Nav: Home

Novel insulators with conducting edges

June 01, 2018

Topology examines the properties of objects and solids that are protected against perturbations and deformations. Materials known so far include topological insulators, which are crystals that insulate on the inside but conduct electrical current on their surface. The conducting surfaces are topologically protected, which means that they cannot easily be brought into an insulating state.

New class of materials: Higher-order topological insulators

Theoretical physicists at the University of Zurich have now predicted a new class of topological insulators that have conducting properties on the edges of crystals rather than on their surface. The research team, made up of scientists from UZH, Princeton University, the Donostia International Physics Center and the Max Planck Institute of Microstructure Physics in Halle, dubbed the new material class "higher-order topological insulators". The extraordinary robustness of the conducting edges makes them particularly interesting: The current of topological electrons cannot be stopped by disorder or impurities. If an imperfection gets in the way of the current, it simply flows around the impurity.

Like a highway for electrons

In addition, the crystal edges do not have to be specially prepared to conduct electrical current. If the crystal breaks, the new edges automatically also conduct current. "The most exciting aspect is that electricity can at least in theory be conducted without any dissipation," says Titus Neupert, professor at the Department of Physics at UZH. "You could think of the crystal edges as a kind of highway for electrons. They can't simply make a U-turn." This property of dissipationless conductance, otherwise known from superconductors at low temperatures, is not shared with the previously known topological insulator crystals that have conducting surfaces, but is specific to the higher-order topological crystals.

Further theoretical and experimental research needed

The physicists' study still mostly relies on theoretical aspects. They have proposed tin telluride as the first compound to show these novel properties. "More material candidates have to be identified and probed in experiments," says Neupert. The researchers hope that in the future nanowires made of higher-order topological insulators may be used as conducting paths in electric circuits. They could be combined with magnetic and superconducting materials and used for building quantum computers.
-end-
Literature:

Frank Schindler, Ashley M. Cook, Maia G. Vergniory, Zhijun Wang, Stuart S. P. Parkin, B. Andrei Bernevig, Titus Neupert. Higher-order topological insulators. Science Advances, June 1st, 2018. DOI: 10.1126/sciadv.aat0346

University of Zurich

Related Electrons Articles:

Deceleration of runaway electrons paves the way for fusion power
Fusion power has the potential to provide clean and safe energy that is free from carbon dioxide emissions.
Shining light on low-energy electrons
The classic method for studying how electrons interact with matter is by analyzing their scattering through thin layers of a known substance.
Ultrafast nanophotonics: Turmoil in sluggish electrons' existence
An international team of physicists has monitored the scattering behavior of electrons in a non-conducting material in real-time.
NASA mission uncovers a dance of electrons in space
NASA's MMS mission studies how electrons spiral and dive around the planet in a complex dance dictated by the magnetic and electric fields, and a new study revealed a bizarre new type of motion exhibited by these electrons.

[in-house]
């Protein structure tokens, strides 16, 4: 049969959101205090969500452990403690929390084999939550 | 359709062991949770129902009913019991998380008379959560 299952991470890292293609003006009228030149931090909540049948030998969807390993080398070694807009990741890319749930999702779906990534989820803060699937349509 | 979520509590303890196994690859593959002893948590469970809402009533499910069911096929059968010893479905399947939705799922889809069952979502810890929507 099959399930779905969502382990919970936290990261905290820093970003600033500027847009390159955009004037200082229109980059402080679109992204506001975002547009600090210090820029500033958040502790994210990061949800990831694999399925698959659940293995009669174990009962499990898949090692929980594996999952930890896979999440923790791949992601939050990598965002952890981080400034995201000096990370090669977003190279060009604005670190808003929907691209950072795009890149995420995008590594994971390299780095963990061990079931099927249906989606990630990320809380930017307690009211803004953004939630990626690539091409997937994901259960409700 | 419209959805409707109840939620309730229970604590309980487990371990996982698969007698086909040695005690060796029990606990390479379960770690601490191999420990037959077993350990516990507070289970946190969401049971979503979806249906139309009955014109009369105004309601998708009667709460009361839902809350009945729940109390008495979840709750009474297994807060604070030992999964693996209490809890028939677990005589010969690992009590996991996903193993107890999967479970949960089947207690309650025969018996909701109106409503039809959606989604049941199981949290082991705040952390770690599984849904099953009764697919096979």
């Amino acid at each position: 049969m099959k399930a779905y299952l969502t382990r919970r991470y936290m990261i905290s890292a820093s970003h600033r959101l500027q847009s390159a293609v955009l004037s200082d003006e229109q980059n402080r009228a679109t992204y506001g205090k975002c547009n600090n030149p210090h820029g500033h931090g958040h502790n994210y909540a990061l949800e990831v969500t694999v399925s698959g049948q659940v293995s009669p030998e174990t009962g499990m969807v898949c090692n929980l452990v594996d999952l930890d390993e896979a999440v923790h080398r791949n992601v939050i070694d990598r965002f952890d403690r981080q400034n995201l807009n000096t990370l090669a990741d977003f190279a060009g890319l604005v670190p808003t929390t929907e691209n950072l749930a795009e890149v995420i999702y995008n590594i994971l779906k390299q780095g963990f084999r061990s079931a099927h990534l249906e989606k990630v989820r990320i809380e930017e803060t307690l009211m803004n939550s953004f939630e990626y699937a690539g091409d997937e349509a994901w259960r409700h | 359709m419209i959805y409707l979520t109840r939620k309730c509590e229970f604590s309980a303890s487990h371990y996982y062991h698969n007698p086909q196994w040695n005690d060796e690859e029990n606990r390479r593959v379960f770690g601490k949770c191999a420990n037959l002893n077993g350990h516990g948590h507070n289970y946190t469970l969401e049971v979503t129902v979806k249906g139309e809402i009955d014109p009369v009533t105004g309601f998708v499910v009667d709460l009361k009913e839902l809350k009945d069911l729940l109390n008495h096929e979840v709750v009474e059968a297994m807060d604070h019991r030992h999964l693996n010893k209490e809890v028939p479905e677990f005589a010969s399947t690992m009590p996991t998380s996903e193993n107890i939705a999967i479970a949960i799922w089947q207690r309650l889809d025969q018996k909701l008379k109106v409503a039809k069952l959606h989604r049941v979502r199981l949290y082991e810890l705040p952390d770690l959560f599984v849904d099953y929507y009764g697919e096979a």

'Hot' electrons don't mind the gap
Rice University scientists discover that 'hot' electrons can create a photovoltage about a thousand times larger than ordinary temperature differences in nanoscale gaps in gold wires.
Electrons used to control ultrashort laser pulses
We may soon get better insight into the microcosm and the world of electrons.
Supercool electrons
Study of electron movement on helium may impact the future of quantum computing.
Two electrons go on a quantum walk and end up in a qudit
There is a variety of physical systems that can be used to implement a separate quantum bit, but significantly less research has been done into systems of several qubits or qudits.
Radiation that knocks electrons out and down, one after another
Researchers at Japan's Tohoku University are investigating novel ways by which electrons are knocked out of matter.
Controlling electrons in time and space
A new method has been developed to control electrons being emitted from metal tips.

Related Electrons Reading:

Best Science Podcasts 2019

We have hand picked the best science podcasts for 2019. Sit back and enjoy new science podcasts updated daily from your favorite science news services and scientists.
Now Playing: TED Radio Hour

Digital Manipulation
Technology has reshaped our lives in amazing ways. But at what cost? This hour, TED speakers reveal how what we see, read, believe — even how we vote — can be manipulated by the technology we use. Guests include journalist Carole Cadwalladr, consumer advocate Finn Myrstad, writer and marketing professor Scott Galloway, behavioral designer Nir Eyal, and computer graphics researcher Doug Roble.
Now Playing: Science for the People

#530 Why Aren't We Dead Yet?
We only notice our immune systems when they aren't working properly, or when they're under attack. How does our immune system understand what bits of us are us, and what bits are invading germs and viruses? How different are human immune systems from the immune systems of other creatures? And is the immune system so often the target of sketchy medical advice? Those questions and more, this week in our conversation with author Idan Ben-Barak about his book "Why Aren't We Dead Yet?: The Survivor’s Guide to the Immune System".